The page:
By Graham Jones
You can’t move far online before you are met with advice on how to make millions. There are all kinds of promises on how you can achieve online success, almost overnight. There are endless “secrets” and you can sign up for hundreds of courses all supposedly showing you how to use the Internet to make money.
Guess what? Most of what you read is nonsense. The majority of the people selling you their “secrets” aren’t rich and haven’t made much money online – if anything.
Yet, there are success stories. Darren Rowse has become a hugely successful blogger. Zoella, a British YouTuber, blogger and author, earns an estimated £50,000 a month online. Meanwhile, her brother Joe – another YouTuber, known as “Thatcher Joe” – has earned an estimated £1.3m from his online activity.
However, these examples – which many people aspire to – are the icing on a very big cake. According to a new study by Cornell University Assistant Professor, Brooke Erin Duffy, hardly anyone makes money online. In her forthcoming book, (Not) Getting Paid to Do What You Love: Gender, Social Media, and Aspirational Work, she reveals the results of her research showing that earning money from online activities like blogging and social media is only achievable by a tiny number.
Dr Duffy’s book focuses on female bloggers and social media “personalities”. In it, she says: “I learned that, often, these young women were motivated by the wider culture’s siren call to “get paid to do what you love.” But their experiences often fell short of the promise: only a few rise above the din to achieve major success. The rest are un(der)-paid, remunerated with deferred promises of “exposure” or “visibility”– even as they work long hours to satisfy brands and project authenticity to observant audiences.”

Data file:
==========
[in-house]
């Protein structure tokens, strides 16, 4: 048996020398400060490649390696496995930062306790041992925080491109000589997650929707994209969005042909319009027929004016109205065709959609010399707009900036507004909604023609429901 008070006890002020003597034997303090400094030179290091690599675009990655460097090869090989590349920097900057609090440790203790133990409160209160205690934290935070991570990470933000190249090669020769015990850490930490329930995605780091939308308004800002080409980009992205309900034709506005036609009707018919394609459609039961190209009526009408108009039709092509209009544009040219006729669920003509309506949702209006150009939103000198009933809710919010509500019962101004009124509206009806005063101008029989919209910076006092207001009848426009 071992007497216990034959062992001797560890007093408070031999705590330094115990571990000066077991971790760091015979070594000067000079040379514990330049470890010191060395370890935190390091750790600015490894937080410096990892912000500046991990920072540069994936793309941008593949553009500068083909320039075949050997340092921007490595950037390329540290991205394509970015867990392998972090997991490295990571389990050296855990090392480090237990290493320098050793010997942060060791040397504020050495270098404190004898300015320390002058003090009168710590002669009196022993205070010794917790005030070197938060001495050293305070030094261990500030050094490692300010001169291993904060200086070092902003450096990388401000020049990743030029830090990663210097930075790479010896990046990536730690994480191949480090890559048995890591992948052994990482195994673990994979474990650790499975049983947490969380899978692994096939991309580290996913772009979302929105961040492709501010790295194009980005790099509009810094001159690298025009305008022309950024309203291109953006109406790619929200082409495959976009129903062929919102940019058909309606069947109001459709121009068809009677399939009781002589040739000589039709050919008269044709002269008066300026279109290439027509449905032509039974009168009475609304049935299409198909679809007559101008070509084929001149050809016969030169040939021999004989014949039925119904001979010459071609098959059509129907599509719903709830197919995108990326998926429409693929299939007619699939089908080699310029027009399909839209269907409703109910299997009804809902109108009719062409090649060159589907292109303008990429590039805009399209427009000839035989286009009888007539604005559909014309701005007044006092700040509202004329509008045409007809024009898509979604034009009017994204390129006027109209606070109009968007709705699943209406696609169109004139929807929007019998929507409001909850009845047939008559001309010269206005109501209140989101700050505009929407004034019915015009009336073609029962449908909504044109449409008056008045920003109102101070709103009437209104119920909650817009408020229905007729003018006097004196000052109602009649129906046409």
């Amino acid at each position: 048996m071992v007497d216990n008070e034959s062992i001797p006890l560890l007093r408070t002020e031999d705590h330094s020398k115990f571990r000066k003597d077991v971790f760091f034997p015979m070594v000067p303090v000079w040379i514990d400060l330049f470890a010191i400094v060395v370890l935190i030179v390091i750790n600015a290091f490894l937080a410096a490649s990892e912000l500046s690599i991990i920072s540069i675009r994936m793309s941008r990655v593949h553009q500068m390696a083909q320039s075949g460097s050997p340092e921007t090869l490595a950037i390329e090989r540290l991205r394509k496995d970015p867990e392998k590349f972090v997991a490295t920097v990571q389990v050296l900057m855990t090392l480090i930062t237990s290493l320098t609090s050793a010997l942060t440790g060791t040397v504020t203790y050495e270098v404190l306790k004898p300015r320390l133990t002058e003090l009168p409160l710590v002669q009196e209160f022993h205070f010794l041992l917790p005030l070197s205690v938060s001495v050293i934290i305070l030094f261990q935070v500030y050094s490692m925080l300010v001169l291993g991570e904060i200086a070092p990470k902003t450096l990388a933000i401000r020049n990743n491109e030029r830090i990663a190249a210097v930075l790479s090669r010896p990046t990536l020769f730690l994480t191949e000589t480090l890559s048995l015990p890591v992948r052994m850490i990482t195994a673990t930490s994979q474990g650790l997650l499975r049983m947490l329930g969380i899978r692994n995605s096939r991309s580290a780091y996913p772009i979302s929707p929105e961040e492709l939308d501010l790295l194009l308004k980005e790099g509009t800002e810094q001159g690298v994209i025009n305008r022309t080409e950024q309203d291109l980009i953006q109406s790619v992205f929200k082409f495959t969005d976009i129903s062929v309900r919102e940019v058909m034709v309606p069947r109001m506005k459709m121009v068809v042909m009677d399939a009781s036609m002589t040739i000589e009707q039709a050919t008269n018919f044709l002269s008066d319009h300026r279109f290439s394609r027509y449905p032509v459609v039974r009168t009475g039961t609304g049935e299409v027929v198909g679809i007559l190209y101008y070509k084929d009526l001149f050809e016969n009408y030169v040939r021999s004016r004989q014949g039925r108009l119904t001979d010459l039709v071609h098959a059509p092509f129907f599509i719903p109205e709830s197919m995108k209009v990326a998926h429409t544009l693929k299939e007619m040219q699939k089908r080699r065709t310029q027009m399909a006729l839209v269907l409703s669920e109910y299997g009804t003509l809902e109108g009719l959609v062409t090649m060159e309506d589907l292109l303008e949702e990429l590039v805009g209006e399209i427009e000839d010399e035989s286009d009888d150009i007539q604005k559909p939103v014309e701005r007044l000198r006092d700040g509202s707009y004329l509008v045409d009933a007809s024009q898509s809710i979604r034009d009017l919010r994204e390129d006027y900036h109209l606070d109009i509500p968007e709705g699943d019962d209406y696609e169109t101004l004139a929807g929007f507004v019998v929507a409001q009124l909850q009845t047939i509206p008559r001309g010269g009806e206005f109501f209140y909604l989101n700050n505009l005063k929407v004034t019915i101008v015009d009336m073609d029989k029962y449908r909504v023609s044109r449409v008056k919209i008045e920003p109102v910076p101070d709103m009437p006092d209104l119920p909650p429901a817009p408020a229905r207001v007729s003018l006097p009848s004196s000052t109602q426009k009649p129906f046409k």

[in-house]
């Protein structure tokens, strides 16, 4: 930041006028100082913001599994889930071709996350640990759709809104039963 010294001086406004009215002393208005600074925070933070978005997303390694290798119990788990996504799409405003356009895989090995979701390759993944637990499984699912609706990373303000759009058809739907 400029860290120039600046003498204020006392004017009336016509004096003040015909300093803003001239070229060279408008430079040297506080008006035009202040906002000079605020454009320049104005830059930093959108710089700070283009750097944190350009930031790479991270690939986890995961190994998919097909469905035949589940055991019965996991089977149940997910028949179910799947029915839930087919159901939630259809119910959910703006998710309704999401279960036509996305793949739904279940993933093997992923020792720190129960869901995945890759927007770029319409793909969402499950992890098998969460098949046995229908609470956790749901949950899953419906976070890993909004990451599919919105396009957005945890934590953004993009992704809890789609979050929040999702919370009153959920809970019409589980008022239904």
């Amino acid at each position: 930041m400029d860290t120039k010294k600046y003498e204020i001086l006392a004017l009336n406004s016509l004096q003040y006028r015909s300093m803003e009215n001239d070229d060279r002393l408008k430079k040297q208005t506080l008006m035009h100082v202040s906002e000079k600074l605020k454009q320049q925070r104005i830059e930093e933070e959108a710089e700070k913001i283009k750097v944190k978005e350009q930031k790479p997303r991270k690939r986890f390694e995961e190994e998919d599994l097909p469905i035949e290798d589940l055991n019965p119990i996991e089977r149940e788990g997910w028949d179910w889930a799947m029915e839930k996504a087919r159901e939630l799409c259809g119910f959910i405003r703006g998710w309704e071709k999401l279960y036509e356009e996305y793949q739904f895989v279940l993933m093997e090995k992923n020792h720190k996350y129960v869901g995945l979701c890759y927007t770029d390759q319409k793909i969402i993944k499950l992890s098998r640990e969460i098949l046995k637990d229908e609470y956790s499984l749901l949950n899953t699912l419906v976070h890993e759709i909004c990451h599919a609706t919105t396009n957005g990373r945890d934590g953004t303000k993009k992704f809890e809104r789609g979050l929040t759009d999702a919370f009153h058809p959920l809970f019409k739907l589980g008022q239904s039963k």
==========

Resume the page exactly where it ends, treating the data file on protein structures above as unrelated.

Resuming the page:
In other words, it’s all “smoke and mirrors”. People might appear to be doing well online, but they are keeping up the facade in order to pursue their dream, which continues to be constantly far away into the distance.
The fact is, that most online activity doesn’t produce any direct income. It is estimated that of all the billions of pounds being made online, around 95% of that is shared by about ten companies. The huge majority of websites, blogs, social media accounts and so on are a COST to the business, not a source of profit.
Almost a decade ago, a study by ReadWrite revealed the answer. It showed that blogging, for example, didn’t really lead to much income for people. However, it was the consultancy that the bloggers could do which leads to the real income.
Go back to those YouTubers and bloggers that have made it. Look where their income comes from. Yes, they make money from online advertising. True they earn cash from selling products through affiliate links. But the vast majority of what they earn is “offline”. It is consultancy, media work, speaking, and so on. In other words, even the leading online income earners don’t generally make most of their money Go to the full article.
Source:: Business 2 Community